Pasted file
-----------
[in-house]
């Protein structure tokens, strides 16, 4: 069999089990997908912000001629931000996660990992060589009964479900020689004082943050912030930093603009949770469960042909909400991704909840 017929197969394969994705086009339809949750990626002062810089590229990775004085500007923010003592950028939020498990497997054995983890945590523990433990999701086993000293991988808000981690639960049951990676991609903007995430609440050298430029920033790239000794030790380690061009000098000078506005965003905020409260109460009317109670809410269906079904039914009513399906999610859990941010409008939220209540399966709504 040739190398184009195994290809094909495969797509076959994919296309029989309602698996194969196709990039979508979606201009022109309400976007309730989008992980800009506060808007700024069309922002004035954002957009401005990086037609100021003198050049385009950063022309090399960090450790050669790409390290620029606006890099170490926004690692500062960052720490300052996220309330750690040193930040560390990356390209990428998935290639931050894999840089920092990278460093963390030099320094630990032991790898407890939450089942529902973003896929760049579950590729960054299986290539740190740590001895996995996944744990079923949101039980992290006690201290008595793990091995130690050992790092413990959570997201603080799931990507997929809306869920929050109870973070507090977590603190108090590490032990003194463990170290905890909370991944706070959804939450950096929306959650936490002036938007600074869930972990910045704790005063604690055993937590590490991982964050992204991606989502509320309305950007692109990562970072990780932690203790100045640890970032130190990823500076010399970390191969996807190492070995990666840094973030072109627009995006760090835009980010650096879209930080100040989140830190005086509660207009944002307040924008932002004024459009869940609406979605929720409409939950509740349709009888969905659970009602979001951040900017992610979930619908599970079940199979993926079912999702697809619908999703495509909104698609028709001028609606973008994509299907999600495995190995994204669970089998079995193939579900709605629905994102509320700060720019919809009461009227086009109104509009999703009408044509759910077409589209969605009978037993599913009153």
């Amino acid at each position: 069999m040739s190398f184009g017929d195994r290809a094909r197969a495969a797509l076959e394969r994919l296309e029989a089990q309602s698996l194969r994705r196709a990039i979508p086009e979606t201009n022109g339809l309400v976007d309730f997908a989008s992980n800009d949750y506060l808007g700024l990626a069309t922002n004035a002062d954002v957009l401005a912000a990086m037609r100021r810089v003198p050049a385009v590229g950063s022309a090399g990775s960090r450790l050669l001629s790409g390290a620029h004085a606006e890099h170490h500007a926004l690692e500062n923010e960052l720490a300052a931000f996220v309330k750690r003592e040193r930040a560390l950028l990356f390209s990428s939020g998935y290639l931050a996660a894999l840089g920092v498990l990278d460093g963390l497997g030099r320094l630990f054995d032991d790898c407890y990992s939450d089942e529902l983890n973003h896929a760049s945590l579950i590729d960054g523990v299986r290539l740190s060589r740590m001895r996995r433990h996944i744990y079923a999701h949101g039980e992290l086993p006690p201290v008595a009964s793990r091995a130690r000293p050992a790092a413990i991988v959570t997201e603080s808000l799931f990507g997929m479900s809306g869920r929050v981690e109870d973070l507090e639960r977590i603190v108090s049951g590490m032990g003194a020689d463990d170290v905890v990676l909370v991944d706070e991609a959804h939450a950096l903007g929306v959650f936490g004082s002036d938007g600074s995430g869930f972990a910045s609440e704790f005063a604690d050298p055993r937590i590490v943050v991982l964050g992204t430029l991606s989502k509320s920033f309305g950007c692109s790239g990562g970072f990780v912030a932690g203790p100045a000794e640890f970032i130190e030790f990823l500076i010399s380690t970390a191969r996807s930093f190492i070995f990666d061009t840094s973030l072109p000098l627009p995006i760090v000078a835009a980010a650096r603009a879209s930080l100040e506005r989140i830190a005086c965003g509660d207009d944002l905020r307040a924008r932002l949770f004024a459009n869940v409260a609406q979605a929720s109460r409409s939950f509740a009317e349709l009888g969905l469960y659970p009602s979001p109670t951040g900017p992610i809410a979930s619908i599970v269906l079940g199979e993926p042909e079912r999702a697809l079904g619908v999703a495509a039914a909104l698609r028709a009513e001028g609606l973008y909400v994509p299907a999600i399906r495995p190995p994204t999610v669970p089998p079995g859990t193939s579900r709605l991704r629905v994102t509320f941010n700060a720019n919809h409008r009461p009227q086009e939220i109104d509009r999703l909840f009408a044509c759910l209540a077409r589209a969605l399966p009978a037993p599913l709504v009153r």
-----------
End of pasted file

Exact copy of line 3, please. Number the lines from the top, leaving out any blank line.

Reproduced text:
């Amino acid at each position: 069999m040739s190398f184009g017929d195994r290809a094909r197969a495969a797509l076959e394969r994919l296309e029989a089990q309602s698996l194969r994705r196709a990039i979508p086009e979606t201009n022109g339809l309400v976007d309730f997908a989008s992980n800009d949750y506060l808007g700024l990626a069309t922002n004035a002062d954002v957009l401005a912000a990086m037609r100021r810089v003198p050049a385009v590229g950063s022309a090399g990775s960090r450790l050669l001629s790409g390290a620029h004085a606006e890099h170490h500007a926004l690692e500062n923010e960052l720490a300052a931000f996220v309330k750690r003592e040193r930040a560390l950028l990356f390209s990428s939020g998935y290639l931050a996660a894999l840089g920092v498990l990278d460093g963390l497997g030099r320094l630990f054995d032991d790898c407890y990992s939450d089942e529902l983890n973003h896929a760049s945590l579950i590729d960054g523990v299986r290539l740190s060589r740590m001895r996995r433990h996944i744990y079923a999701h949101g039980e992290l086993p006690p201290v008595a009964s793990r091995a130690r000293p050992a790092a413990i991988v959570t997201e603080s808000l799931f990507g997929m479900s809306g869920r929050v981690e109870d973070l507090e639960r977590i603190v108090s049951g590490m032990g003194a020689d463990d170290v905890v990676l909370v991944d706070e991609a959804h939450a950096l903007g929306v959650f936490g004082s002036d938007g600074s995430g869930f972990a910045s609440e704790f005063a604690d050298p055993r937590i590490v943050v991982l964050g992204t430029l991606s989502k509320s920033f309305g950007c692109s790239g990562g970072f990780v912030a932690g203790p100045a000794e640890f970032i130190e030790f990823l500076i010399s380690t970390a191969r996807s930093f190492i070995f990666d061009t840094s973030l072109p000098l627009p995006i760090v000078a835009a980010a650096r603009a879209s930080l100040e506005r989140i830190a005086c965003g509660d207009d944002l905020r307040a924008r932002l949770f004024a459009n869940v409260a609406q979605a929720s109460r409409s939950f509740a009317e349709l009888g969905l469960y659970p009602s979001p109670t951040g900017p992610i809410a979930s619908i599970v269906l079940g199979e993926p042909e079912r999702a697809l079904g619908v999703a495509a039914a909104l698609r028709a009513e001028g609606l973008y909400v994509p299907a999600i399906r495995p190995p994204t999610v669970p089998p079995g859990t193939s579900r709605l991704r629905v994102t509320f941010n700060a720019n919809h409008r009461p009227q086009e939220i109104d509009r999703l909840f009408a044509c759910l209540a077409r589209a969605l399966p009978a037993p599913l709504v009153r």